Summary of Adamson v. California
Citation: 332 U.S. 46
Relevant Facts: Adamson was tried for first degree murder and ultimately convicted of the crime. Although defendants have the right to not self-incriminate as prescribed by the Fifth Amendment, the prosecuting attorney made disparaging comments about the defendant’s decision not to testify on his own behalf.
Issues: The legal issue presented was whether the Fifth Amendment’s right against self-incrimination applies in state courts, and is protected by the Due Process Clause of the Fourteenth Amendment.
Holding: The Supreme Court held that in Adamson’s case, his rights had not been violated, because the Bill of Rights protection against self-incrimination did not automatically apply to the states.
Reasoning: The Supreme Court reasoned that the Fourteenth Amendment’s Due Process Clause did not extend to a defendant’s right to not bear witness against himself as promised in the Fifth Amendment. The Court cited Twining v. New Jersey and Palko v. Connecticut as precedents of this rationale. Justice Reed, in particular, asserted that the Fourteenth Amendment did not automatically apply to all federal immunities and privileges being awarded at the state level.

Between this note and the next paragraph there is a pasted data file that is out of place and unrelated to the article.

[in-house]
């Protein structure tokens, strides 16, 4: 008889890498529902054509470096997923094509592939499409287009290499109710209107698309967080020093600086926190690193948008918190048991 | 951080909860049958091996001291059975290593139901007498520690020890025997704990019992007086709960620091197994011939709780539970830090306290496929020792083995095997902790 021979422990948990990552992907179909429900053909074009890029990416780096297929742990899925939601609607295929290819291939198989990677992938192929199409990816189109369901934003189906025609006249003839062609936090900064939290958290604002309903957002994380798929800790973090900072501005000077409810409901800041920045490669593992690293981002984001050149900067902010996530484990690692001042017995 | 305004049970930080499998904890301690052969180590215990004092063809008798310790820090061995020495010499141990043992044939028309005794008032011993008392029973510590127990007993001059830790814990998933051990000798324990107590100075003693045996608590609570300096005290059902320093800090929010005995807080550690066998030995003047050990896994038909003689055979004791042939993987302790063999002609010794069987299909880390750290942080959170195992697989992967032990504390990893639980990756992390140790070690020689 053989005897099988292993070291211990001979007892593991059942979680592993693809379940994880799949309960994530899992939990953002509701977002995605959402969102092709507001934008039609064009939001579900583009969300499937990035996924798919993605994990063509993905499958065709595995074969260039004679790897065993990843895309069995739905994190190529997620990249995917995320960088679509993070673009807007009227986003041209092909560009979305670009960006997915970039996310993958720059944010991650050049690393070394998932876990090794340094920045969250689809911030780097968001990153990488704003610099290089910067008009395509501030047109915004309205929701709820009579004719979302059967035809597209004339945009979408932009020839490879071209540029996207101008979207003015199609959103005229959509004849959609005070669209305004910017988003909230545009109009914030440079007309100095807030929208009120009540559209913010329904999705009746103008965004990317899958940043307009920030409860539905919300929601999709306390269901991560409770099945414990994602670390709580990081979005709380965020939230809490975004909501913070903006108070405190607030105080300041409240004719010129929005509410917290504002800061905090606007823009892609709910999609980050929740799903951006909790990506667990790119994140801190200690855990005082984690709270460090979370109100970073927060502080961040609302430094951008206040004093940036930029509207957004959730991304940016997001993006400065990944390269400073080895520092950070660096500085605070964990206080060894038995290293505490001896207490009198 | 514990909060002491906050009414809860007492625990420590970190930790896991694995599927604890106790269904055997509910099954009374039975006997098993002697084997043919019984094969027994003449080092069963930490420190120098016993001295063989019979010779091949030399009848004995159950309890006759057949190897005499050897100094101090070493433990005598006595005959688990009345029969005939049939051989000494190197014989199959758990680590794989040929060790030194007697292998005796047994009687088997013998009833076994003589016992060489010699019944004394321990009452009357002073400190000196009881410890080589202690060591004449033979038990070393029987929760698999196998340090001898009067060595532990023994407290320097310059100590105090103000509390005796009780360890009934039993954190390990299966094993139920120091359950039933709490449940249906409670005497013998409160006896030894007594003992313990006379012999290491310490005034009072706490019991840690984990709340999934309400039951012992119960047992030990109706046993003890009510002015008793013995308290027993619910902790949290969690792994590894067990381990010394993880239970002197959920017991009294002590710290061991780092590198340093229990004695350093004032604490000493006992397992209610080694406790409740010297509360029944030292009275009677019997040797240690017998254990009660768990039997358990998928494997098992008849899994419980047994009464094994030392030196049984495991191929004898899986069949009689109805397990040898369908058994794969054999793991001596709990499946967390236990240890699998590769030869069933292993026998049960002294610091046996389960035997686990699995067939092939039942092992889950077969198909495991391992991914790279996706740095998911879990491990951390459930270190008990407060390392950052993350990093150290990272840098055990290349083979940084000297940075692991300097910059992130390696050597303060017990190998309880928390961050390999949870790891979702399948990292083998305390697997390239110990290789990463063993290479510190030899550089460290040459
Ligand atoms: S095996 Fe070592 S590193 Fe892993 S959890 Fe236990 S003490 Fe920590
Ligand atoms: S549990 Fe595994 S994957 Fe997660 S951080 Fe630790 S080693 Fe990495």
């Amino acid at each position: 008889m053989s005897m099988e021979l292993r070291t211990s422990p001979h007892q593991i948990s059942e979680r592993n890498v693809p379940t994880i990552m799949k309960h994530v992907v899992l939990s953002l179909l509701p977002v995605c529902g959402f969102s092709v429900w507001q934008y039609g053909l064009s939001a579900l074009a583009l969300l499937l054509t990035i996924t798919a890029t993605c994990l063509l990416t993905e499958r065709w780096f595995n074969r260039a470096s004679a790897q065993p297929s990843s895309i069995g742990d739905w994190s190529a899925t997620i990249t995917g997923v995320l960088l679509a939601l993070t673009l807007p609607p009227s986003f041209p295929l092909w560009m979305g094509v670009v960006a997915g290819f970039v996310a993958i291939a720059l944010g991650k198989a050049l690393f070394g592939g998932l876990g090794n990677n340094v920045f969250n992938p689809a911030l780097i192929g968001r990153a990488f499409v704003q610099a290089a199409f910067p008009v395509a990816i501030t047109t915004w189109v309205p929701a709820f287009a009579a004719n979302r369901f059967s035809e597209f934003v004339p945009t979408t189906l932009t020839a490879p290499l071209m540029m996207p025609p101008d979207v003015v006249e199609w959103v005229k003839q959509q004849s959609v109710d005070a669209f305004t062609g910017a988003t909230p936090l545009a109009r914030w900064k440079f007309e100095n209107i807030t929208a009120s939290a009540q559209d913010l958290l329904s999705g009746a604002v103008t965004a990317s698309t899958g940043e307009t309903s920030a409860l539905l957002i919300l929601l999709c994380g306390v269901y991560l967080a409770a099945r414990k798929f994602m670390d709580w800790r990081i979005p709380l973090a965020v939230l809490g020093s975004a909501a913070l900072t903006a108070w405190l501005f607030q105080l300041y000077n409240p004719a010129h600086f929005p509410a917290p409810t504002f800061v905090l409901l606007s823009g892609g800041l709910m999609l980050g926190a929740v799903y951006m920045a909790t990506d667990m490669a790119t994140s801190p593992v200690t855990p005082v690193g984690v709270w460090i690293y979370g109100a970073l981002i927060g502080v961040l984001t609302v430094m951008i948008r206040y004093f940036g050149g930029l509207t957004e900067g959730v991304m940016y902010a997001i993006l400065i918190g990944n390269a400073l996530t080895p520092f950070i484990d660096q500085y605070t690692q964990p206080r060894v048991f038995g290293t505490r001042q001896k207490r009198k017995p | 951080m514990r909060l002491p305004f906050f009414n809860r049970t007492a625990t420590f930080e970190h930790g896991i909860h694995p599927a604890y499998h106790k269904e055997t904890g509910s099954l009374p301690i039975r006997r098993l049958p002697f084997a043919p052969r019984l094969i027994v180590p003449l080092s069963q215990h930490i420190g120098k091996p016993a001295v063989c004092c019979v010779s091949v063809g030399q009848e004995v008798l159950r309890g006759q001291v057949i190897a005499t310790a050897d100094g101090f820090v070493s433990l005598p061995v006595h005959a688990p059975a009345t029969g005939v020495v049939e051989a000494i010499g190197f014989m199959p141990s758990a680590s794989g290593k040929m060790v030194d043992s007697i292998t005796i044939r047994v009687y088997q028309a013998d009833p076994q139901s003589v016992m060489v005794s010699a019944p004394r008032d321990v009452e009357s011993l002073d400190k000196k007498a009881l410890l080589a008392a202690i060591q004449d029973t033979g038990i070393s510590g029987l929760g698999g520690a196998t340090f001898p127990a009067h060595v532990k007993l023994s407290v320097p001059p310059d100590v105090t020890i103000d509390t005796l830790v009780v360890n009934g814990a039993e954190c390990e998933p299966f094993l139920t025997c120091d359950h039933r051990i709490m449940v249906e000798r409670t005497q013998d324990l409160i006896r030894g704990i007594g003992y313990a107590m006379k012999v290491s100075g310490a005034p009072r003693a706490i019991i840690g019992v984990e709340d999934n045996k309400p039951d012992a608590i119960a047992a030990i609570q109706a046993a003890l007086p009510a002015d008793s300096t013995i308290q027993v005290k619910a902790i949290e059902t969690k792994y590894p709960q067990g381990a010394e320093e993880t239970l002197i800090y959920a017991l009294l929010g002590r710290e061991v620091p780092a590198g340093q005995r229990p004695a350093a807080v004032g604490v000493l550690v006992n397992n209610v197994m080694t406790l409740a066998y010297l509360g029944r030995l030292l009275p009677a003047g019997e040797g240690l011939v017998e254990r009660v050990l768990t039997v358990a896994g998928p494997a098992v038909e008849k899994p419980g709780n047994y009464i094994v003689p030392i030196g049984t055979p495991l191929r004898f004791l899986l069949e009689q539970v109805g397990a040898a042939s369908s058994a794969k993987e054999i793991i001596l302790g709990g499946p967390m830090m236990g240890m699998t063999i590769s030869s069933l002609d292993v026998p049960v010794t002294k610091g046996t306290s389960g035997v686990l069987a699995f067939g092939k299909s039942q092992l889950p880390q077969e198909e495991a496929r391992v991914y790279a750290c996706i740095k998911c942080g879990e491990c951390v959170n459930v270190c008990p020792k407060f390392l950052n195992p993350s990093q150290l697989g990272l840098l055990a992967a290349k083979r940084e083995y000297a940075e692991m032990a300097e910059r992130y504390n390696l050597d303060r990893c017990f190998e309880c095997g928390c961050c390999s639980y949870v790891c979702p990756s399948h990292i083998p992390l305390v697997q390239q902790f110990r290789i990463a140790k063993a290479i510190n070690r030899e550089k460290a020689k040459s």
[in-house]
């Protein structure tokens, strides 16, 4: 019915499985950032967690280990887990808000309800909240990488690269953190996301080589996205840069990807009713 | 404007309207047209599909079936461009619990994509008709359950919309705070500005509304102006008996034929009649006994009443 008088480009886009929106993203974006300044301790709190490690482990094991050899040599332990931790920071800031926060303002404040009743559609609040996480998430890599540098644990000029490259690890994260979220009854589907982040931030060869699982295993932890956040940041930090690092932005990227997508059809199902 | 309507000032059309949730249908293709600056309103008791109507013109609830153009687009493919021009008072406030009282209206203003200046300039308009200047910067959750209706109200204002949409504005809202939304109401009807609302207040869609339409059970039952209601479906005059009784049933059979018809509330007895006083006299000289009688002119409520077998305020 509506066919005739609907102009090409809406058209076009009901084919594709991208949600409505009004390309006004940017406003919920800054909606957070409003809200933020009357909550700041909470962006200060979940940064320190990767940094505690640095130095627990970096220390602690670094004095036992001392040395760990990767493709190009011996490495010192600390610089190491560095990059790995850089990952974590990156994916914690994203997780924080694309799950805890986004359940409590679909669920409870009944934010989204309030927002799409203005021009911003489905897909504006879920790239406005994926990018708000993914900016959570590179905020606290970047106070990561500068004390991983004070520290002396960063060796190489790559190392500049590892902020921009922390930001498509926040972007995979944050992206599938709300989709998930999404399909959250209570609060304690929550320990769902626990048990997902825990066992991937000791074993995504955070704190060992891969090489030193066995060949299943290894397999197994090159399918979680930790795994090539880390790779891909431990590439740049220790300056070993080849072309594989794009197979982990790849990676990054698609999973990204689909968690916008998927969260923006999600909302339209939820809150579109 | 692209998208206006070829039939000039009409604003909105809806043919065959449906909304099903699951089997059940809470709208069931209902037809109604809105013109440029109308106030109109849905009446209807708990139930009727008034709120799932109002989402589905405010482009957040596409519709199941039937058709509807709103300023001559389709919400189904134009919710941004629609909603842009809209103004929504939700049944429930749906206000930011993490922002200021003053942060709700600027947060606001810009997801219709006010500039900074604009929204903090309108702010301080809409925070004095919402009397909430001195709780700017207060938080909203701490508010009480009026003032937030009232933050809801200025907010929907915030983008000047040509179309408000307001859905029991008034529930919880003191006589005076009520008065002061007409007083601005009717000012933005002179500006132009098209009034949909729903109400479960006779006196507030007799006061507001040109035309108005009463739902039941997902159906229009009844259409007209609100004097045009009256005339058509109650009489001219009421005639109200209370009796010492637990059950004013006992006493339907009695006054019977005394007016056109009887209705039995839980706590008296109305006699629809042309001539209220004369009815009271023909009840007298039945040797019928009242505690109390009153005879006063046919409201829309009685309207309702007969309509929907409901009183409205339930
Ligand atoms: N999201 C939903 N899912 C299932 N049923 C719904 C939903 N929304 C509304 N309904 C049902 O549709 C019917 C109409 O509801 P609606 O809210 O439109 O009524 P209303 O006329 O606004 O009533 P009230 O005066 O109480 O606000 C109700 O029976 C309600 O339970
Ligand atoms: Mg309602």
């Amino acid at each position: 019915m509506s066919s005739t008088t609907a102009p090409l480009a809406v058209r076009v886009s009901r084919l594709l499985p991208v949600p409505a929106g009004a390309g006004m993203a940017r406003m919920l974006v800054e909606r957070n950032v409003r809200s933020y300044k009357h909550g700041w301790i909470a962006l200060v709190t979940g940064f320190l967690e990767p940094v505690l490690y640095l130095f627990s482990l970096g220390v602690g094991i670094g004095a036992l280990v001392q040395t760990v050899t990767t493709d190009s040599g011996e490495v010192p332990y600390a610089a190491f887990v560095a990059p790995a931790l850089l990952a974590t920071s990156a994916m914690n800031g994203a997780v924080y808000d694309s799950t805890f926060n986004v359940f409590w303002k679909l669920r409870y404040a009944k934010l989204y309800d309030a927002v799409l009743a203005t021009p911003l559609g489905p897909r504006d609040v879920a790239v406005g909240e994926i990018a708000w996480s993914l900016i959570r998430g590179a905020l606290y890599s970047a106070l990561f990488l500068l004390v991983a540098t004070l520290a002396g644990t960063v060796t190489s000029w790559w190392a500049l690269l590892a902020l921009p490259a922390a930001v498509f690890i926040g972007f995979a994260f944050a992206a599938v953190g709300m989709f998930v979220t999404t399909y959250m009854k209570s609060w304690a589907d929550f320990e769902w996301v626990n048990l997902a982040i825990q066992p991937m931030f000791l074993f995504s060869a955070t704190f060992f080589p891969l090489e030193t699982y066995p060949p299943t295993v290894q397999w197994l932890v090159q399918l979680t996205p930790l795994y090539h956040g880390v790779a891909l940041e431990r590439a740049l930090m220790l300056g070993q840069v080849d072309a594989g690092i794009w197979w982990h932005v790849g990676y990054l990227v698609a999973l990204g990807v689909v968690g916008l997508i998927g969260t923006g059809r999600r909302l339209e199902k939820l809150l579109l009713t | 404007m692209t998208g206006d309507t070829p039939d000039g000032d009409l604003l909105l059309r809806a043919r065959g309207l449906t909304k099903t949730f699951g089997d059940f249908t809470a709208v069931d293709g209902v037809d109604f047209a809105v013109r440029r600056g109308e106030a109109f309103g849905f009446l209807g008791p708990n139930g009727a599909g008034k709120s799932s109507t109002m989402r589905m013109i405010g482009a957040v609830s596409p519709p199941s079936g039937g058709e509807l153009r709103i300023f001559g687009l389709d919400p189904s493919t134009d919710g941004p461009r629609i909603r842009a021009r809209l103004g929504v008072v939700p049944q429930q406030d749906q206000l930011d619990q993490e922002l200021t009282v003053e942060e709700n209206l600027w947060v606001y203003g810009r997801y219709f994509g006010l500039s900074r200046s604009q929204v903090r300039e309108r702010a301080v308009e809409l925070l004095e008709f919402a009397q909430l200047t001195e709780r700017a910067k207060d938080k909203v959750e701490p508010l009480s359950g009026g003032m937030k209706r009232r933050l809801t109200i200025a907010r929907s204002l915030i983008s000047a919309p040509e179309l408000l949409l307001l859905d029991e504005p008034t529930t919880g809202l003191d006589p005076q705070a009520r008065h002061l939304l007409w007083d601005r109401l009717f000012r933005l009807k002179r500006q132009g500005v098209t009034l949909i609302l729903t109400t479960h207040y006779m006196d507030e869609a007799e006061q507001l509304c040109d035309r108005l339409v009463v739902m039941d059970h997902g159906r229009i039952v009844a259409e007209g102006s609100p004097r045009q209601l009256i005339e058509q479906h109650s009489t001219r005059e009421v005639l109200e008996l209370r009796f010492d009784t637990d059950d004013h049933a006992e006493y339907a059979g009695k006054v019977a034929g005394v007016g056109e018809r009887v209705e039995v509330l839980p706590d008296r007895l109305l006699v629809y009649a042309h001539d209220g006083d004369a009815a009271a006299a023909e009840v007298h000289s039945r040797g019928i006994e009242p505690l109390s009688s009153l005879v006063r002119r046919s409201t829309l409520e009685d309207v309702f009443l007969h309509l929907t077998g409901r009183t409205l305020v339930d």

Dissent: Justice Black vehemently disagreed with the majority ruling in his dissent, and argued that for the Bill of Rights to be meaningful in the manners in which most people have need to use the protections, it must be absolute and apply to state matters.
Conclusion: This case was important more so because of its dissenting opinion, which would ultimately become case law in a number of rulings handed down by the Warren Court in a number of civil liberties affirming decisions.